This striking and moving documentary from BAFTA nominated directors Jacqui and David Morris traces the extraordinary life of Rudolf Nureyev. From his birth in the 5th class carriage of a ... See full summary »
Director Ralph Fiennes captures the raw physicality and brilliance of Rudolf Nureyev, whose escape to the West stunned the world at the height of the Cold War. With his magnetic presence, Nureyev emerged as ballet's most famous star, a wild and beautiful dancer limited by the world of 1950s Leningrad. His flirtation with Western artists and ideas led him into a high-stakes game of cat and mouse with the KGB.Written by
Ralph Fiennes originally did not want to be in the movie, knowing from experience how difficult it could be to both direct and act. But as he tried to get financing for the film he kept being asked if he was going to be in it, and when he said no, "I could see the light fading behind their eyes," because there were no other major names in it, "so finally I folded." See more »
A title card at one point says "The Mariinsky Theatre, Leningrad." However, the theater did not regain that historic Tsarist-era name until 1992. At the time the film is set, during the Soviet era, the building was known as The Kirov Theatre. See more »
I can live anywhere. Remember, I was born on a train. I feel I will never return to my country. But, I may never be happy in the US.
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Have always absolutely loved ballet, such fantastic music and the dancing when well choreographed and danced really entrances me. Rudolf Nureyev in this field was one of the all-time greats, so charismatic, athletic and with leaps and jumps that would be, and are, the envy of many. Also respect Ralph Fiennes very highly as an actor, particularly as tortured characters, and he had shown a lot of confidence in his previous directorial efforts.
'The White Crow' is Fiennes' third film as director, while also featuring in a not large but important role, and stands up as a very interesting and well done film when seeing it with close family friends at the cimema two days ago. All three of us really enjoyed and admired 'The White Crow', being both film and ballet fans (my love of ballet came actually through them, when watching a production of 'Swan Lake' at six years old). We later wasted no time in talking about the things the film did well, while also discussing what could have been done better.
Did feel that the back and forth between the three different timelines could have been done with more clarity and didn't feel as rushed, especially in the early stages of the film. While the childhood scenes are well made and bleakly powerful, despite showing how deprived Nureyev's childhood was and how he came to be the way he was there could have been less of them.
It would have been an even better film too if there were not as many close ups and slow shots, the former of which got slightly self-indulgent and the latter at times nauseated, and also clearer motivations as to why characters behaved the way they did. Although Nureyev's life was a volatile one and he was not easy to work with, anyone who is not familiar with him will be shocked at how his behaviour at a few points during the film is so abrupt and seemingly over the top for reasons not really gone into detail (especially the restaurant scene) that it is a wonder that he still had friends or a job. Also, and this is more an observation than a flaw really, was there anyone else who was slightly distracted by how orange Fiennes looked?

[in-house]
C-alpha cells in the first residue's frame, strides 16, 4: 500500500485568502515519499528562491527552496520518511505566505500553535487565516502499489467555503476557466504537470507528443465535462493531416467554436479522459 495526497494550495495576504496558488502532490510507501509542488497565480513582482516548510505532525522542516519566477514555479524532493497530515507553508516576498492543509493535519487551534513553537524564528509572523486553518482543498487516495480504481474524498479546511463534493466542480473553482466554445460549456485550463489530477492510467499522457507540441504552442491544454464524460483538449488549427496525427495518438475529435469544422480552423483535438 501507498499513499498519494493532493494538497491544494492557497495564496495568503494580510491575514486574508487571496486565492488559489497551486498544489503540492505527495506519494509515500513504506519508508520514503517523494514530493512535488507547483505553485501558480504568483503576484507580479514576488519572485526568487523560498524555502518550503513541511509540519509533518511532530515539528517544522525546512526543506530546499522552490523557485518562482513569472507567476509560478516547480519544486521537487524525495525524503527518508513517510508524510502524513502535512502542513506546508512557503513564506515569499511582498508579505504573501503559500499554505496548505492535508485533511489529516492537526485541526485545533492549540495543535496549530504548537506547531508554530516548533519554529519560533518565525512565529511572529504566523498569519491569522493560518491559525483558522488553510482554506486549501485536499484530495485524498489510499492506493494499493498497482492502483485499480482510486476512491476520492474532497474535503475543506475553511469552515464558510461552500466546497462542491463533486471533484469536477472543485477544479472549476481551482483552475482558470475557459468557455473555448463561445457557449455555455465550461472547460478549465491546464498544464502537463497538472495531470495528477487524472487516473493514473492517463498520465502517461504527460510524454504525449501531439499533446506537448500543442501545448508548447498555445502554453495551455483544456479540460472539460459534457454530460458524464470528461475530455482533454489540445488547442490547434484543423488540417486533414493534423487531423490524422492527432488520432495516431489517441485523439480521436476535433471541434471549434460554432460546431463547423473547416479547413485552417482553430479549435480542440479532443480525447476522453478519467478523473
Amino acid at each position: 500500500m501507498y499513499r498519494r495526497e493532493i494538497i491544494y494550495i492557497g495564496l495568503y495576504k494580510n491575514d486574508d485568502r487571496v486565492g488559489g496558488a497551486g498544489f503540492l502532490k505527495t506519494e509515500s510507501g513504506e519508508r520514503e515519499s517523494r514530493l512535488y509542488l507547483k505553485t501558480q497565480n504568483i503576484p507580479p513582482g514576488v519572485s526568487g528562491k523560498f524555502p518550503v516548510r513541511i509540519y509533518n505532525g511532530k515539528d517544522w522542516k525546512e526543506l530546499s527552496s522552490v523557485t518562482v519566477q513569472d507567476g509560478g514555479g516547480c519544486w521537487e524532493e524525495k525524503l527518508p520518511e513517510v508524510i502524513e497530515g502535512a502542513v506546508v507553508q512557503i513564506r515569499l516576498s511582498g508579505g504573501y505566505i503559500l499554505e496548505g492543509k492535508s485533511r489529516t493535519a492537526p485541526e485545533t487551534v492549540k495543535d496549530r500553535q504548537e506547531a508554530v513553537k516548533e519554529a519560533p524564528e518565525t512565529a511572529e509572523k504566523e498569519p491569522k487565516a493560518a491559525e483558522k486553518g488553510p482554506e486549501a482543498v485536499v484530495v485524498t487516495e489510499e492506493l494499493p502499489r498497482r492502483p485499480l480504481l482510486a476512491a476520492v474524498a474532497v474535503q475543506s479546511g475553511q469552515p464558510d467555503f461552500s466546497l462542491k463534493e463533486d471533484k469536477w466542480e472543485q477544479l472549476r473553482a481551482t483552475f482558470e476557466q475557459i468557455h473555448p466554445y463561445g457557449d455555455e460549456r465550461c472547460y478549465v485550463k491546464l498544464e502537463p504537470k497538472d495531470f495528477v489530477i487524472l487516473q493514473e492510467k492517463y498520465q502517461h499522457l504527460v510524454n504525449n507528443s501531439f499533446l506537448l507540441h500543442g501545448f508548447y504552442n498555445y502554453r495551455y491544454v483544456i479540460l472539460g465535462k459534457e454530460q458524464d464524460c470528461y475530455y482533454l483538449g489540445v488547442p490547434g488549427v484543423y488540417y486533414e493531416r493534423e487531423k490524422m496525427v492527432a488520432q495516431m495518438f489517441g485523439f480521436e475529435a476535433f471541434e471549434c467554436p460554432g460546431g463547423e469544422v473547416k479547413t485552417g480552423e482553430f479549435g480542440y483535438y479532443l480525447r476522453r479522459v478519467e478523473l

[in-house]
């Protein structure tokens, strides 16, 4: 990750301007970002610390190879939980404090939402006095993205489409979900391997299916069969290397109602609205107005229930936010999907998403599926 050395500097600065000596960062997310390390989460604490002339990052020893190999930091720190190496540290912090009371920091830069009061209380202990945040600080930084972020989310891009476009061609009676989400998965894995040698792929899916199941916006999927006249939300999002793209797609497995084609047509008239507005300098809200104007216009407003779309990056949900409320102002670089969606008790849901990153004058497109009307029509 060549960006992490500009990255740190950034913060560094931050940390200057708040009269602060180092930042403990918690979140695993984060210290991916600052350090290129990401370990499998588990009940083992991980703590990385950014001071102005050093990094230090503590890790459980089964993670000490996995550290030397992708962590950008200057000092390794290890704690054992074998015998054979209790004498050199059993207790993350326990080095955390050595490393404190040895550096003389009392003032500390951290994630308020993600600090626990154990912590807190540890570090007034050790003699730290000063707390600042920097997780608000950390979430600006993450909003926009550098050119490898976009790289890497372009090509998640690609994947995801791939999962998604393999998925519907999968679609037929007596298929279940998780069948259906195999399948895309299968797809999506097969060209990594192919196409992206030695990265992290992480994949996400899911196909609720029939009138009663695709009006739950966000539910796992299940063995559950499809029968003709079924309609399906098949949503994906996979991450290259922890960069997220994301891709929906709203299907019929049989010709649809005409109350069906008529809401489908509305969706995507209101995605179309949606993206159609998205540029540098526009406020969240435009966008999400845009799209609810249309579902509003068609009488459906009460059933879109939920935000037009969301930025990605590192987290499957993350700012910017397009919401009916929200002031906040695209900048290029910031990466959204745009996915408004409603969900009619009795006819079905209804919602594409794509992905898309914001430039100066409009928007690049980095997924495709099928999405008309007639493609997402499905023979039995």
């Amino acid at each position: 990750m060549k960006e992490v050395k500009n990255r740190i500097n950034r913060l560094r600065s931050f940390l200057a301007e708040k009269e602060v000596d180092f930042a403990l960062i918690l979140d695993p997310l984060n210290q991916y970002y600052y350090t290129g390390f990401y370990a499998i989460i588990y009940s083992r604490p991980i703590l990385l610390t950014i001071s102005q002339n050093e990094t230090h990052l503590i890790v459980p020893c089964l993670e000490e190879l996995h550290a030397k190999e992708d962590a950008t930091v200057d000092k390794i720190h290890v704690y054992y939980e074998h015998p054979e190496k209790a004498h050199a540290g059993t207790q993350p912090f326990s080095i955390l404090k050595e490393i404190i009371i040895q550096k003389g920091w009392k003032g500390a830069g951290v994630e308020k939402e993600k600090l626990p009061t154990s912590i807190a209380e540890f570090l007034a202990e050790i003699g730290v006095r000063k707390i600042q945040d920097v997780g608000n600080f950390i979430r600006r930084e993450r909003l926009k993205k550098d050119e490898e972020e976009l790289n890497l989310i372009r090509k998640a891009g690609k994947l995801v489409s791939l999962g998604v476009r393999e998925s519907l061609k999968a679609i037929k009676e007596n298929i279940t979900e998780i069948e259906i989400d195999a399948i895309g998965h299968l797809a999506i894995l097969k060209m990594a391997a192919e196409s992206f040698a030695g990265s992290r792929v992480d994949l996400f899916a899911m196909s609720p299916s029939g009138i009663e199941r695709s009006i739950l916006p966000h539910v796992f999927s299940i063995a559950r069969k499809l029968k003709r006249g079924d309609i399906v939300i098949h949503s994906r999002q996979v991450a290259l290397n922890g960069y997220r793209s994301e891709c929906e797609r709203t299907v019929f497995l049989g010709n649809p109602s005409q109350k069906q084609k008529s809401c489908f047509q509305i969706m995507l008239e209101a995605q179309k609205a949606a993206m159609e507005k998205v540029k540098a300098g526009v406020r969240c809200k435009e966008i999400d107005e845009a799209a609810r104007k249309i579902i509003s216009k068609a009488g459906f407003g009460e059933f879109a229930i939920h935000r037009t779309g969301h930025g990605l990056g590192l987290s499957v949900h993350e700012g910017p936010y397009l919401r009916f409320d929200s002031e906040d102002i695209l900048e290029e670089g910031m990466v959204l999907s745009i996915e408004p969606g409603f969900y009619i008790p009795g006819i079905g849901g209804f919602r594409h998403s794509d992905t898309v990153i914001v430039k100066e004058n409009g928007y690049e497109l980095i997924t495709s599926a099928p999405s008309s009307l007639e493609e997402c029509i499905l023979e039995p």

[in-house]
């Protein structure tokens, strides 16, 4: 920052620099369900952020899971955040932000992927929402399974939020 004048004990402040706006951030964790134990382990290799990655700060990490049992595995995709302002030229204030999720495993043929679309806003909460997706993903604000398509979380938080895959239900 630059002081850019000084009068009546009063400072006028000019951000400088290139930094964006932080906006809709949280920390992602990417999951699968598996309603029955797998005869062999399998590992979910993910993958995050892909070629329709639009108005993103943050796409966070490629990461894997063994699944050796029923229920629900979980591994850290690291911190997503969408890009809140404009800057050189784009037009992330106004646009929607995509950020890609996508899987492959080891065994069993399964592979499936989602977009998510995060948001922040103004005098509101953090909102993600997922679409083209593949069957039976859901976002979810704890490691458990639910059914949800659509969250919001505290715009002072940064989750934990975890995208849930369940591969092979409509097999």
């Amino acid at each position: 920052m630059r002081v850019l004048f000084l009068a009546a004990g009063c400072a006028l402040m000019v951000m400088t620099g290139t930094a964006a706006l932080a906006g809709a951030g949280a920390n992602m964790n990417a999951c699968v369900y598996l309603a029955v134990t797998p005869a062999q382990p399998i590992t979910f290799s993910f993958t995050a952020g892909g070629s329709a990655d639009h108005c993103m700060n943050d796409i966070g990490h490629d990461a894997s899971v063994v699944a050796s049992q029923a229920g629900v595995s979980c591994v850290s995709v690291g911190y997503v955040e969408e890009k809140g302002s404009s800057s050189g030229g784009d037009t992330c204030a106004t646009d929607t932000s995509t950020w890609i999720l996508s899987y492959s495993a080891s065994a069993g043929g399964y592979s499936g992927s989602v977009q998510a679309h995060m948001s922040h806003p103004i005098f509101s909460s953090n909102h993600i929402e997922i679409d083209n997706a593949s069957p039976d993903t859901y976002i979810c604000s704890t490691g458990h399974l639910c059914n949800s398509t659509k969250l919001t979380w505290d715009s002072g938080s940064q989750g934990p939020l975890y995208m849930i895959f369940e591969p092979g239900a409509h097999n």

On the other hand, on the most part, 'The White Crow' looks great. The period detail in all three time periods, particularly when in Paris, is handsome and evocative and a vast majority of the film is beautifully filmed. Especially loved the intimacy of it during the dancing, whether it was when the dancers were rehearsing or were performing, and despite being initially put off by the queesiness of it during the scenes involving the defection and the lead up to it that added to the intense claustrophobia and suspense of that portion and fitted perfectly with Nureyev's state of mind. As to be expected the music is wonderful and performed musically with a lot of energy and nuance.
Similarly the dancing leaves one in awe, it is hard not to be envious of the athleticism and grace of it and of Nureyev's technique or not to admire Nureyev's dilligence. The script packs in a lot, maybe too much at times, and is thought-probing and is paced fluidly. Found the mix of English, Russian and French an interesting choice and it added to the authenticity and it does flow naturally, with the subtitles comprehension shouldn't be a problem. The story is not perfect but it to me was never dull and doesn't downplay what it was about Nureyev that attracted so many, the story highlight being easily the defection climax, the intense suspense of which made me bite my nails. Nureyev is still interesting. Did hear on a side note after the screening two ladies behind me whisper "why no Margot Fonteyn?", the answer being that the film covered what came before and during Nureyev's defection, she came later.
Fiennes directs with confidence and keen eye for detail, and the acting is as committed as the dancing. A dancer in real life, Oleg Ivenko's film debut is a wholly credible one and often excellent, he captures Nureyev's athleticism perfectly and while it is hard to match Nureyev's unique charisma Ivenko does very well there too. The supporting performances are equally fine, with the most notable being a quietly sympathetic Fiennes bravely speaking in Russian, a beautiful language and a difficult one and Fiennes masters it. Just to say, do think that the criticism 'The White Crow' has garnered on here is just strange and over-the-top, actually didn't find anything to be offended by here.
Overall, a good well done film. 7/10
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